Inkjet Cartridge Care
Tips to Get the Most from Your Inkjet Cartridges
Most Cartridge World stores carry more than 150 different premium inks and toners. This will ensure that the ink we use to refill your empty inkjet cartridge works with the specifications of your printer and helps you produce high quality documents.
- After we’ve refilled your cartridge, follow these tips to keep your printer and cartridges in top condition.
- This will help you continue to save money in the long run:
- Never let a cartridge run out of ink completely. Your inkjet will burn out if it continues to fire while the supply of ink is cut off. Always have a replacement cartridge on hand. If the cartridge is showing ’empty,’ have it refilled or replaced immediately.
- The cartridge cannot be stored for an indefinite period.
- When lines and/or missing dots form on your text or graphics, it’s time to clean the printhead. Do not touch the copper plate on the printhead with your fingers. Use the printers cleaning cycle (refer to your printer manual). If this fails to clear the problem, call us for the best solution.
- Do not leave the cartridge in a hot car. This causes the ink to expand and leak.
- Keep color cartridges upright. The colors will cross contaminate if left on its side.
- After installing a new or refilled cartridge, print at least 2 test pages to settle the new cartridge.
Tips to Get the Most from Your Laser Cartridges
Follow these tips to save money and keep your laser printer cartridge in top condition.
- Do not attempt to open the cartridge.
- Do not leave the cartridge in motor vehicles for any length of time, as even on a cool day the temperature can exceed safe levels. Doing so may distort the plastic in the cartridge.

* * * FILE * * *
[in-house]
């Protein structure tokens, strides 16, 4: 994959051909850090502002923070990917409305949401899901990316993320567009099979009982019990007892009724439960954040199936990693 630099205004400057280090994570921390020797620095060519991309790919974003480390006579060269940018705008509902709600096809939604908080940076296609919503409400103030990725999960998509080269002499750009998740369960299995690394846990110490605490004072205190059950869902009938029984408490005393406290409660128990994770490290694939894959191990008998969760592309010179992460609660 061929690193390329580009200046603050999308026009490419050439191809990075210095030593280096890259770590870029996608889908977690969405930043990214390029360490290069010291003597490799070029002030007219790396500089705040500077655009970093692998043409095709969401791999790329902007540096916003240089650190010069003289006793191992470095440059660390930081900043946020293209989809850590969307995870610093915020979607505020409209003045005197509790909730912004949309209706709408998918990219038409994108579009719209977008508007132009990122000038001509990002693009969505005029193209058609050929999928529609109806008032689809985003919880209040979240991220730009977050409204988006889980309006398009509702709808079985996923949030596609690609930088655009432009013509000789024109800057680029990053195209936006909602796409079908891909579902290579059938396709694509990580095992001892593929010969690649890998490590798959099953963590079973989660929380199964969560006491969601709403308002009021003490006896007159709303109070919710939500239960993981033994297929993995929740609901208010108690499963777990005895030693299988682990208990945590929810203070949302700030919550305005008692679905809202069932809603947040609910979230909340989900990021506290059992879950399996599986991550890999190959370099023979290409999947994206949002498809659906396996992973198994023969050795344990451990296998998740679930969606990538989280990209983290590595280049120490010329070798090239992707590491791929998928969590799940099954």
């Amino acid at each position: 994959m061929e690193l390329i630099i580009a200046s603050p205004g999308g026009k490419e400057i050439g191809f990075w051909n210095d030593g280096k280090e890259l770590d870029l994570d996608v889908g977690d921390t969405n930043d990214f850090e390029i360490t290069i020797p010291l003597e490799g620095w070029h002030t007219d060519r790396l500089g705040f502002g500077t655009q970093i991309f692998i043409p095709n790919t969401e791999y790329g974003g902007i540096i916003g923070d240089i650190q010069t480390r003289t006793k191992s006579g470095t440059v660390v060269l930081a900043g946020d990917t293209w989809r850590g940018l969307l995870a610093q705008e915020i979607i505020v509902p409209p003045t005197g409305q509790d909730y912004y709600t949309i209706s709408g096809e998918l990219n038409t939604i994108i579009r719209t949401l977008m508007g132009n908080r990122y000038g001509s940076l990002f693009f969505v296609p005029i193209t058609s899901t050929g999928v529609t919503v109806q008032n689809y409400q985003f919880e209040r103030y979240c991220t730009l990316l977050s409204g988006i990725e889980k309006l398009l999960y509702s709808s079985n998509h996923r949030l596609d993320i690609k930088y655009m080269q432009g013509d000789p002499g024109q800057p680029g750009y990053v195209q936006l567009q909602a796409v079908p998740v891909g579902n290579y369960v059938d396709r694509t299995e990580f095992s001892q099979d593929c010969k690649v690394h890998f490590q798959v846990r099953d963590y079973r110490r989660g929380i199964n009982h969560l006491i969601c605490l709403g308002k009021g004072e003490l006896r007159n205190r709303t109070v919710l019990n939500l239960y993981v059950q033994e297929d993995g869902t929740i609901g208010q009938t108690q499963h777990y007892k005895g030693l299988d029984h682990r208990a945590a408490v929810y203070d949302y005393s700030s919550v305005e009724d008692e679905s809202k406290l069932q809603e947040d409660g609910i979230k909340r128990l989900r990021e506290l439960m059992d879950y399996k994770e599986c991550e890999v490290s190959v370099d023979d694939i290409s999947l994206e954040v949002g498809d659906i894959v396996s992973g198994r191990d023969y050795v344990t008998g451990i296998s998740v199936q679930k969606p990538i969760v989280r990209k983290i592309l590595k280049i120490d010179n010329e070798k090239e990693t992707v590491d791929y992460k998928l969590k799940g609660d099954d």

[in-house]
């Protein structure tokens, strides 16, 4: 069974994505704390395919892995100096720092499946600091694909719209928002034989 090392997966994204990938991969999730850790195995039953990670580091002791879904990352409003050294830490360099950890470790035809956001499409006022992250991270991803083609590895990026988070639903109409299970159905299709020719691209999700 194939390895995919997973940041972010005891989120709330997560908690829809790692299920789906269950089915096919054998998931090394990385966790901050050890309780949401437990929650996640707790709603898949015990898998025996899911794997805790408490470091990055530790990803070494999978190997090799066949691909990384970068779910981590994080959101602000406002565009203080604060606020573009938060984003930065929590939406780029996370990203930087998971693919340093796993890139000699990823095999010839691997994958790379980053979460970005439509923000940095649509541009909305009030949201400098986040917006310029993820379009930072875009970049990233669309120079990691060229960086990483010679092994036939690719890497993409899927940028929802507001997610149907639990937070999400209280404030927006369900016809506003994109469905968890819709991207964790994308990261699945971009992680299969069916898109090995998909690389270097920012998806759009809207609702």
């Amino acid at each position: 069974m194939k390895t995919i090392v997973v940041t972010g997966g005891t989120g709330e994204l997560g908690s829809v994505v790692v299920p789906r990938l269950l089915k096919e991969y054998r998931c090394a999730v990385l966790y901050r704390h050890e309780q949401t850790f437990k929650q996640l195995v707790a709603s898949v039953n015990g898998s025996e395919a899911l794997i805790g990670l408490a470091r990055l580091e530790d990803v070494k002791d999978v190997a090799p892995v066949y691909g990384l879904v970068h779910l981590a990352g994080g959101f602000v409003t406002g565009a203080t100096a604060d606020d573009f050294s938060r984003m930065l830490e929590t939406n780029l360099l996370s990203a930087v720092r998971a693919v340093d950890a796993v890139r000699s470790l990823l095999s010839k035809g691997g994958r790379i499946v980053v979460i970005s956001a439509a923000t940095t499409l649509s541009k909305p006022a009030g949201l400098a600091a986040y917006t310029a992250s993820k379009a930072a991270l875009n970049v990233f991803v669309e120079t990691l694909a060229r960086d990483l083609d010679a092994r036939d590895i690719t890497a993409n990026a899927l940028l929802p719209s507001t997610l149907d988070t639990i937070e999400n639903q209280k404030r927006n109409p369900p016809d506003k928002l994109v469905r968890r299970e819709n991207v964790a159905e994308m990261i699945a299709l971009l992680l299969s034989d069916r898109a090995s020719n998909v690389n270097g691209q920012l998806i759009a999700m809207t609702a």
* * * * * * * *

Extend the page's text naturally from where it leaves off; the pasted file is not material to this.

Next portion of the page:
- Store cartridges in normal room temperature.
- Some parts in these cartridges are light sensitive and can be damaged when exposed to excessive light.
- When empty, store your laser cartridge in its original plastic bag and cardboard box.
- Have the cartridge refilled as soon as possible.
Note: If your hands or clothes become stained with toner, wash them with lukewarm water and soap. For clothes, simply brush off outside in the open air. Do not wash toner-stained clothes in hot water as the toner will set into a permanent stain. Use cold water only.
Facts About Ink and Paper
With inkjet printers, liquid ink is projected onto the paper to form an image. Before we see how the ink and paper interact, let’s look at the structure of ink and paper.
The Composition of Ink
Ink is made up of a coloring agent, a carrier body, a solvent that keeps it liquid until it leaves the print head, and various chemical stabilizers.
The Coloring Agent may be either a dye or a pigment, regardless of the color. The difference is that a dye is a chemical solution, and the pigment is a mineral oxide, ground exceptionally fine, and put into a chemical compound, both then added to the carrier body.
The Structure of Paper
Paper is made up of cellulose fibers from trees and other like materials. During the making of the paper the fibers form a mesh, with a 60:40 ratio, 60% of the fibers run in one direction, and the other 40% lie at right angles.
Paper is also 5% (average) water. If it weren’t it would be as brittle as an autumn leaf. Paper is also chemically treated and finished depending on the end use. For example, newspaper is a very coarse paper, where Bond paper, frequently found in office letters, is a high-grade paper with many finishing chemical additives.
How the Ink and Paper Work with Each Other
Dye-based ink actually soaks into the cellulose fibers, giving a far richer color. The trade-off is that absolute sharpness in not achievable.
Pigment-based ink behaves completely differently. The ink is projected at the paper, the carrier body then evaporates, and the pigment adheres to the paper fiber. This results in a clear image, but the color doesn’t have the saturation of dye-based ink.
Note: If you have any problems with the ink not drying, or soaking through the paper, change to a different type of paper.